TOKYO (Feb 3): Benchmark Tokyo rubber futures ended lower for a fourth straight session on Friday after touching their highest since September 2011 earlier this week as supply worries following floods in key production areas eased.
TOCOM was also pressured by the decline in Shanghai futures after Beijing unexpectedly raised short-term interest rates, adding to growing concerns about US President Donald Trump's aggressive policies.
Tokyo Commodity Exchange (TOCOM) futures, which set the tone for tyre rubber prices in Southeast Asia, were on a roller coaster this week, touching their highest level in more than five years on Monday but ended the week at more-than-one-week low after news that Thailand would auction rubber to ease supply concerns.
The news of a TOCOM launching investigation into rubber positions also put pressure on the market, brokers said.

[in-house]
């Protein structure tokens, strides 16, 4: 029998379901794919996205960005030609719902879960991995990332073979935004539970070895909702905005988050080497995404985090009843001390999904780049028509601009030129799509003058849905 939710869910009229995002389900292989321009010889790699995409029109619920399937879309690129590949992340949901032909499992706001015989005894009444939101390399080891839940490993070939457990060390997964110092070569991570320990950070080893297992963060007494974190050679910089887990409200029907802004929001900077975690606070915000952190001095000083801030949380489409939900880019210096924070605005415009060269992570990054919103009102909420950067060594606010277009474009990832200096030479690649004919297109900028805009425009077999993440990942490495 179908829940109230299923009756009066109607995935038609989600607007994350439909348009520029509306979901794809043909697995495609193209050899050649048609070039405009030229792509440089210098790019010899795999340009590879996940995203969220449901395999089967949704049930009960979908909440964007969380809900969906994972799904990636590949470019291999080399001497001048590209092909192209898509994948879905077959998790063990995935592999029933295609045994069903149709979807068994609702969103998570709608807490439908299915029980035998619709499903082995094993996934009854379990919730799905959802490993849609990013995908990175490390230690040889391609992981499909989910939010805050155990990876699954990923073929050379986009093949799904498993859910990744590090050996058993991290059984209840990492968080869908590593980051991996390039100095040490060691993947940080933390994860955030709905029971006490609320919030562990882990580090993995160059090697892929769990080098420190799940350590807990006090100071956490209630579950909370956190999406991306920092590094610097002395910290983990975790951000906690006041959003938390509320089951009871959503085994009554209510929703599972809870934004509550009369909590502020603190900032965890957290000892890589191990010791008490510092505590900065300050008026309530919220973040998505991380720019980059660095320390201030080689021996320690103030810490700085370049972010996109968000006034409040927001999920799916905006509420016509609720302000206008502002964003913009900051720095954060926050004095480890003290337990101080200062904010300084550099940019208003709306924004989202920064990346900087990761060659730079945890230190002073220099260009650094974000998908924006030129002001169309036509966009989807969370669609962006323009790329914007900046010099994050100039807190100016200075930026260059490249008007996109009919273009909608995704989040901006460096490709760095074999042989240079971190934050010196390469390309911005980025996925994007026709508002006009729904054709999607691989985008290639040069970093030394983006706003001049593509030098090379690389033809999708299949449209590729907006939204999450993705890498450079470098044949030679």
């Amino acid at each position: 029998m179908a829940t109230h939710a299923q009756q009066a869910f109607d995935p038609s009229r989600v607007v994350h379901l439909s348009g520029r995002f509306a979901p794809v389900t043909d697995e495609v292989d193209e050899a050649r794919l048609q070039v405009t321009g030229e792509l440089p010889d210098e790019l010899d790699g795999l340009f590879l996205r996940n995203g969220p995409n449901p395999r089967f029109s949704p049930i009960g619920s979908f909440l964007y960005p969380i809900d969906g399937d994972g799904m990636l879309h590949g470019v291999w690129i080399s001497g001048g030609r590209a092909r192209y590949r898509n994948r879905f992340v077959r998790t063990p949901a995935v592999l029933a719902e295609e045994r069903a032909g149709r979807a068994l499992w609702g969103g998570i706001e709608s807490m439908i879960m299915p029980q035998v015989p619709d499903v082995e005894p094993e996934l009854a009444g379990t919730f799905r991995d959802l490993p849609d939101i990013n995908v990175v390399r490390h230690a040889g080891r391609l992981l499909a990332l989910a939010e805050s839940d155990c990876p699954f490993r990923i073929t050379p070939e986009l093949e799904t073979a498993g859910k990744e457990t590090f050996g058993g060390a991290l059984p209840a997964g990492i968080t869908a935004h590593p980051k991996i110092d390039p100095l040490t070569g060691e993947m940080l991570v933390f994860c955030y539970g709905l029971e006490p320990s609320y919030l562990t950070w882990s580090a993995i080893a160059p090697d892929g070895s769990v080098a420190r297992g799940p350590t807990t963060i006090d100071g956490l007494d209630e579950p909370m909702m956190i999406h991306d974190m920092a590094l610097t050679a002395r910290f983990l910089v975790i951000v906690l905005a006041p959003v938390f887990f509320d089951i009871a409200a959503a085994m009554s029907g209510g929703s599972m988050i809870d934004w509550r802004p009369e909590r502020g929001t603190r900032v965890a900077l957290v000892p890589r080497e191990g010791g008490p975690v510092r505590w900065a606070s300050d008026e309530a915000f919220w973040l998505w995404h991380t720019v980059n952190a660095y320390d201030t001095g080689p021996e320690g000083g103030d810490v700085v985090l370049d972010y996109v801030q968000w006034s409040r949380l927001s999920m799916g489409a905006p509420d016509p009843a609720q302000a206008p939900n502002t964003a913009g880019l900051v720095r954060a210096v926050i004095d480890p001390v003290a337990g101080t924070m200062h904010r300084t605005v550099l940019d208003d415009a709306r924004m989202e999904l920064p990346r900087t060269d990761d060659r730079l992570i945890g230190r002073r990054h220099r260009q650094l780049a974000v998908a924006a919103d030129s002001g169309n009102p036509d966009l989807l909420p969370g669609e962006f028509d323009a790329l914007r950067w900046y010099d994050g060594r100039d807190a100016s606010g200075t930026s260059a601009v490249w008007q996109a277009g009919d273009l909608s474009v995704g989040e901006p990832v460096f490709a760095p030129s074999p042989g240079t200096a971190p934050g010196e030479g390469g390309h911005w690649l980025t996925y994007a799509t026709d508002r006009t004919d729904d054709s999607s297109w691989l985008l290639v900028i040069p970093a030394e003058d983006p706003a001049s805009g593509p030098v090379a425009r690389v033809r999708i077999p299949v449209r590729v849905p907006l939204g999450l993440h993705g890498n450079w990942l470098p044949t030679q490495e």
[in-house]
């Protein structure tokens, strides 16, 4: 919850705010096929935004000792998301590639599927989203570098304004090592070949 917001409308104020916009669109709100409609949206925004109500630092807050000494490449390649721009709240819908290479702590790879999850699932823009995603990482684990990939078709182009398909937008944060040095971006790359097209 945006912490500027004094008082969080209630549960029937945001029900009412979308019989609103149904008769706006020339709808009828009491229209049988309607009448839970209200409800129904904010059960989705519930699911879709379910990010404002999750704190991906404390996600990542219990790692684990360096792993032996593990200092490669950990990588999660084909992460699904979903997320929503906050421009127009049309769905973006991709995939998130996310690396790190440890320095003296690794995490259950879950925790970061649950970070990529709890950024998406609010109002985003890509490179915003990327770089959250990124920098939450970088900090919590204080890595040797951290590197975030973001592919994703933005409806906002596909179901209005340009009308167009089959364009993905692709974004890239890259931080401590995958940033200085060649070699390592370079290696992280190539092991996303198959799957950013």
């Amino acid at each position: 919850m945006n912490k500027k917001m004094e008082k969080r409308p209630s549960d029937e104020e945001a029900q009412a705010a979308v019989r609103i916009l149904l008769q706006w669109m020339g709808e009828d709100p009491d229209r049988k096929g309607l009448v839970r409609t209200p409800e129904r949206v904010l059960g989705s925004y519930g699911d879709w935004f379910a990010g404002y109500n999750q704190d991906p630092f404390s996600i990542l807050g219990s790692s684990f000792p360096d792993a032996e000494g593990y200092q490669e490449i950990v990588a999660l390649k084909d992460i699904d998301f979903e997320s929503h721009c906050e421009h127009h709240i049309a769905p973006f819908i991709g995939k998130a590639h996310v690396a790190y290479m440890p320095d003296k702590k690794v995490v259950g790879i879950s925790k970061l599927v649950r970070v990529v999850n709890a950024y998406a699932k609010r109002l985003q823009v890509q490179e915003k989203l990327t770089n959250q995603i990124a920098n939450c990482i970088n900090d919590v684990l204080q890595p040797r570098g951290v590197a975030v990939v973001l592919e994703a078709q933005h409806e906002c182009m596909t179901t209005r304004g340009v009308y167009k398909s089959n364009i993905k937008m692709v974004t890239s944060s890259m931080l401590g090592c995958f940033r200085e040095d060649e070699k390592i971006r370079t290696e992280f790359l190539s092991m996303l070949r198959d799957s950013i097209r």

"The worries over supply have erased, contributing to the decline," said a Tokyo-based dealer.
The Tokyo Commodity Exchange rubber contract for July delivery finished 9.1 yen lower at 301 yen per kg, the lowest settlement since Jan 25. For the week, it fell 9.1%.
The most-active rubber contract on the Shanghai futures exchange for May delivery fell 825 yuan to finish at 20,175 yuan (US$2,937) per tonne.
The front-month rubber contract on Singapore's SICOM exchange for March delivery last traded at 218 US cents per kg, down 11 US cents.
(US$1 = 6.8702 Chinese yuan)